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How to Decorate a Cake with Strawberries

Some of the best cake decorations are the simplest ones, and you can't get any simpler (or tastier) than strawberries. They work great with just about any cake, including sponge cake, mousse cake, or cheesecake. The most traditional design uses strawberries and white buttercream, but you can also use strawberry or chocolate frosting.

EditSteps

EditFrosting the Cake

  1. Allow the cake to cool completely if you just baked it. Let the cake cool in the pan for 10 to 15 minutes first, then take it out of the pan. Allow it to finish cooling on a wire rack. How long this takes depends on the thickness of the cake as well as the temperature in the kitchen. It can take 15 to 60 minutes.[1]
    Decorate a Cake with Strawberries Step 1.jpg
    • If you wish to slice the cake so that you can fill it, do so after you remove it from the pan. A sliced cake will cool a lot faster!
  2. Spread frosting onto the first layer if you're making a layered cake. Scoop your desired buttercream frosting onto the first layer, then spread it around with a cake decorating spatula. Make the frosting layer between thick.

    • If you bought a pre-baked sponge cake, slice it in half or into thirds first.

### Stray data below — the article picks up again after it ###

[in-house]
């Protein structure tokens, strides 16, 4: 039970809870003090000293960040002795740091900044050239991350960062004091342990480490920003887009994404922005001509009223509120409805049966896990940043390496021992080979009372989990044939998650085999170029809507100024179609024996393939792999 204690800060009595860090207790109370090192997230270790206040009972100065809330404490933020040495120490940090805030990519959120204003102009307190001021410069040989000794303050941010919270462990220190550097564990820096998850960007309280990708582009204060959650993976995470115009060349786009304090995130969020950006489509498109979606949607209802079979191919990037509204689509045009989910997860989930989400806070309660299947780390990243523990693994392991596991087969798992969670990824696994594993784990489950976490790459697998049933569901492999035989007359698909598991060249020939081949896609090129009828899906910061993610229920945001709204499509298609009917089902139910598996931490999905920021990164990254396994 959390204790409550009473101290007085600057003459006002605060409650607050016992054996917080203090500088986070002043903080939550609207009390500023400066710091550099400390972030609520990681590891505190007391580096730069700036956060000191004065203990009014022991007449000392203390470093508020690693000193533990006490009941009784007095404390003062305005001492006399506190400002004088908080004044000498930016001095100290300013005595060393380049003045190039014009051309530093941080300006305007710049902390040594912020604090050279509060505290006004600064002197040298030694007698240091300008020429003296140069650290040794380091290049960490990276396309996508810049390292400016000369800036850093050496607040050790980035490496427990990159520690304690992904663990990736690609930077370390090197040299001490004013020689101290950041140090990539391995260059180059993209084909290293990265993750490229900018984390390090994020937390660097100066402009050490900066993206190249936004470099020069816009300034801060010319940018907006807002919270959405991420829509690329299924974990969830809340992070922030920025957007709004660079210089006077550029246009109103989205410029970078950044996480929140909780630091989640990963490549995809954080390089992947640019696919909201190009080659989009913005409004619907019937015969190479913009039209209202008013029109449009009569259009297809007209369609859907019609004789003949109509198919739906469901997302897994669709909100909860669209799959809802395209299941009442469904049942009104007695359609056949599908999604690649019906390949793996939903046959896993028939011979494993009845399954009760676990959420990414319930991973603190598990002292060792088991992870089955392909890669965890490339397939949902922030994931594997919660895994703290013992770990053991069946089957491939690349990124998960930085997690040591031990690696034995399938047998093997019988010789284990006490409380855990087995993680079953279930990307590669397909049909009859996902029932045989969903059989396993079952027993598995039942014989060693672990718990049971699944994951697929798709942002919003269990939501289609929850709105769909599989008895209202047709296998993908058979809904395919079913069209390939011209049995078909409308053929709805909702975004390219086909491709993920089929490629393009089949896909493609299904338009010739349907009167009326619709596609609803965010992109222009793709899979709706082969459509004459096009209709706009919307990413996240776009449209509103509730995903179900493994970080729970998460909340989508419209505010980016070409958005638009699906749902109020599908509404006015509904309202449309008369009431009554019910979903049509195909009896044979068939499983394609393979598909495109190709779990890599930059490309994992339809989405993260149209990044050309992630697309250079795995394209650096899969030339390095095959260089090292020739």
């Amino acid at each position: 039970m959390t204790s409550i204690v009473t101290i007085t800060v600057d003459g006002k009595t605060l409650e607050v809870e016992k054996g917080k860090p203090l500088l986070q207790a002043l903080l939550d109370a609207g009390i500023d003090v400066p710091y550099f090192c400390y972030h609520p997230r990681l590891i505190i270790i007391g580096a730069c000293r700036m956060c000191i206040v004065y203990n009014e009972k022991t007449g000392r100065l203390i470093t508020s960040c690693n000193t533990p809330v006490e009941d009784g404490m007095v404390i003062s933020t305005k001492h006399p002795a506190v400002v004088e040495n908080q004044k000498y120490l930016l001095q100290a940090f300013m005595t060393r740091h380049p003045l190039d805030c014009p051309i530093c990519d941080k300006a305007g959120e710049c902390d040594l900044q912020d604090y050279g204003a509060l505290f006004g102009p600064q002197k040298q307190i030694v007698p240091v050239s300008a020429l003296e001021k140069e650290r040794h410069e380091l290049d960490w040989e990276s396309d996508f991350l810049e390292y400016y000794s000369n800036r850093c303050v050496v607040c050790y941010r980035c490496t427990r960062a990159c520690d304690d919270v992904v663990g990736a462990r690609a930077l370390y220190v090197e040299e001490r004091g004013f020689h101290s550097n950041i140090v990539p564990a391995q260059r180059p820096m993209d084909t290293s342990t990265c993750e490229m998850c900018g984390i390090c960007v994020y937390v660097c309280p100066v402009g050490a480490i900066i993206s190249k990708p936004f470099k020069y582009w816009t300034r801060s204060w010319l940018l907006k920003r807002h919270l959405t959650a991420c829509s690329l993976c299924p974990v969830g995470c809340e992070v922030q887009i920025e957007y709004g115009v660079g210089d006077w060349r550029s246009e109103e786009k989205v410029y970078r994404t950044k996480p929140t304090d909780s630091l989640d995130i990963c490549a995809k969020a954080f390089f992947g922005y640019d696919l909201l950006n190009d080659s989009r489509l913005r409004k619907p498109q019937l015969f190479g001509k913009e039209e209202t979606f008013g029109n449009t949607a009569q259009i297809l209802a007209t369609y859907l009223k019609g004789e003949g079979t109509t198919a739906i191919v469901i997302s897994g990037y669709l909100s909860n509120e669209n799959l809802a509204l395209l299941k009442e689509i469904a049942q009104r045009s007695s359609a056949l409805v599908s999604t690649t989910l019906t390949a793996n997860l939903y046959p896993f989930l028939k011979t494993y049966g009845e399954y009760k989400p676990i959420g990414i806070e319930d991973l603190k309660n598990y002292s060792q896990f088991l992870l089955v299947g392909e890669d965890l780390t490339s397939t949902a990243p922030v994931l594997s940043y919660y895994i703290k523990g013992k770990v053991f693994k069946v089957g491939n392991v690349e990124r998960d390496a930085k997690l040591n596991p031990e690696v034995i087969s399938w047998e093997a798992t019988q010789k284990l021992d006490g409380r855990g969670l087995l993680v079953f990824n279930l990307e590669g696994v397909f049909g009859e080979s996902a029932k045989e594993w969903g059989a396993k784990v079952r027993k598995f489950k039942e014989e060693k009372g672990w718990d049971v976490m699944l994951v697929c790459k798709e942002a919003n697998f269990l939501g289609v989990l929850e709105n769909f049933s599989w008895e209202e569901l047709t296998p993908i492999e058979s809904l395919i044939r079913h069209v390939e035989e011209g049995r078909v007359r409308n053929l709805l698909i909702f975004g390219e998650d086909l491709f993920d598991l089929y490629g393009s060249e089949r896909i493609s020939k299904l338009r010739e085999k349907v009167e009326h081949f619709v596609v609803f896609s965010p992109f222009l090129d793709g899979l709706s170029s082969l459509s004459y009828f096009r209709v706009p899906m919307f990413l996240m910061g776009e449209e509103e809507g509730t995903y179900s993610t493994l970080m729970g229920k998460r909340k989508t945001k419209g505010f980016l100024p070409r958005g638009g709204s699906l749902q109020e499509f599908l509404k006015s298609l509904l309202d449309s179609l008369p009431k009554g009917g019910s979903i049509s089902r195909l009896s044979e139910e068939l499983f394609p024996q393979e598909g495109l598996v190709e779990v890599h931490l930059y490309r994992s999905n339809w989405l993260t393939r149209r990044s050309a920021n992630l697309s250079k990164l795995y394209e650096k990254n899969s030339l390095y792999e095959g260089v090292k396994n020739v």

3. Add your desired fillings, then set the second layer on top. Jam and sliced strawberries work especially well for this, but you can also try other fillings, such as custard, a mixture of different berries, or mousse.

    • Spread the filling as close to the edges of the cake as possible.
    • For a richer cake, apply buttercream to the underside of the second layer, then sandwich sliced strawberries between the 2 layers.
    • Press down on the second layer hard enough so that it sticks to the filling, but not so hard that the filling oozes out.
  4. Apply the frosting to the top and sides of the cake. Scoop a thick layer of frosting on top of the cake, then smooth it out with a cake decorating spatula. Next, scoop more frosting onto the sides of the cake, and smooth them out as well.[2]